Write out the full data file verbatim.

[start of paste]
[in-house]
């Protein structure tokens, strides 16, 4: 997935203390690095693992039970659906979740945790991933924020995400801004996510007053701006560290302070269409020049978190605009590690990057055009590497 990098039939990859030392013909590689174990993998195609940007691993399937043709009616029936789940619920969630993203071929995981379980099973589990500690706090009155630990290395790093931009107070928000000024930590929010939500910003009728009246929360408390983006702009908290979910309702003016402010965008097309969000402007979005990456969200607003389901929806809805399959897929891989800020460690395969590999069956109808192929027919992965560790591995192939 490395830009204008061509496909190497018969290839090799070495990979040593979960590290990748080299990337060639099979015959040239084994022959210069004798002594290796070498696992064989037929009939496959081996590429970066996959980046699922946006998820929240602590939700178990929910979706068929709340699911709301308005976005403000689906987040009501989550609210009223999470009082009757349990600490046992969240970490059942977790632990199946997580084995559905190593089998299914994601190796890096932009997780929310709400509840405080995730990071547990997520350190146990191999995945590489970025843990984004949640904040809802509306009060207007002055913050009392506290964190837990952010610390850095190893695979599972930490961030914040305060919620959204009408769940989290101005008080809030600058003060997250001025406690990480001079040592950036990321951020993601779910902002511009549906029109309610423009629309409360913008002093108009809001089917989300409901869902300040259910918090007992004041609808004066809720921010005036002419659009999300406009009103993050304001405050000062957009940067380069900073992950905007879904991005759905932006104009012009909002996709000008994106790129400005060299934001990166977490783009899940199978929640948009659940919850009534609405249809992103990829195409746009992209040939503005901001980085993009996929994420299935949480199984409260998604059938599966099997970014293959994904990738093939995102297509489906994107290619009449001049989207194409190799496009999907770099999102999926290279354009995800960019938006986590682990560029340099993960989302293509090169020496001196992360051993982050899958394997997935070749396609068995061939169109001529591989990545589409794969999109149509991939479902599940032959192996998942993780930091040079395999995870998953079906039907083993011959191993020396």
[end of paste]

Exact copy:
[in-house]
């Protein structure tokens, strides 16, 4: 997935203390690095693992039970659906979740945790991933924020995400801004996510007053701006560290302070269409020049978190605009590690990057055009590497 990098039939990859030392013909590689174990993998195609940007691993399937043709009616029936789940619920969630993203071929995981379980099973589990500690706090009155630990290395790093931009107070928000000024930590929010939500910003009728009246929360408390983006702009908290979910309702003016402010965008097309969000402007979005990456969200607003389901929806809805399959897929891989800020460690395969590999069956109808192929027919992965560790591995192939 490395830009204008061509496909190497018969290839090799070495990979040593979960590290990748080299990337060639099979015959040239084994022959210069004798002594290796070498696992064989037929009939496959081996590429970066996959980046699922946006998820929240602590939700178990929910979706068929709340699911709301308005976005403000689906987040009501989550609210009223999470009082009757349990600490046992969240970490059942977790632990199946997580084995559905190593089998299914994601190796890096932009997780929310709400509840405080995730990071547990997520350190146990191999995945590489970025843990984004949640904040809802509306009060207007002055913050009392506290964190837990952010610390850095190893695979599972930490961030914040305060919620959204009408769940989290101005008080809030600058003060997250001025406690990480001079040592950036990321951020993601779910902002511009549906029109309610423009629309409360913008002093108009809001089917989300409901869902300040259910918090007992004041609808004066809720921010005036002419659009999300406009009103993050304001405050000062957009940067380069900073992950905007879904991005759905932006104009012009909002996709000008994106790129400005060299934001990166977490783009899940199978929640948009659940919850009534609405249809992103990829195409746009992209040939503005901001980085993009996929994420299935949480199984409260998604059938599966099997970014293959994904990738093939995102297509489906994107290619009449001049989207194409190799496009999907770099999102999926290279354009995800960019938006986590682990560029340099993960989302293509090169020496001196992360051993982050899958394997997935070749396609068995061939169109001529591989990545589409794969999109149509991939479902599940032959192996998942993780930091040079395999995870998953079906039907083993011959191993020396």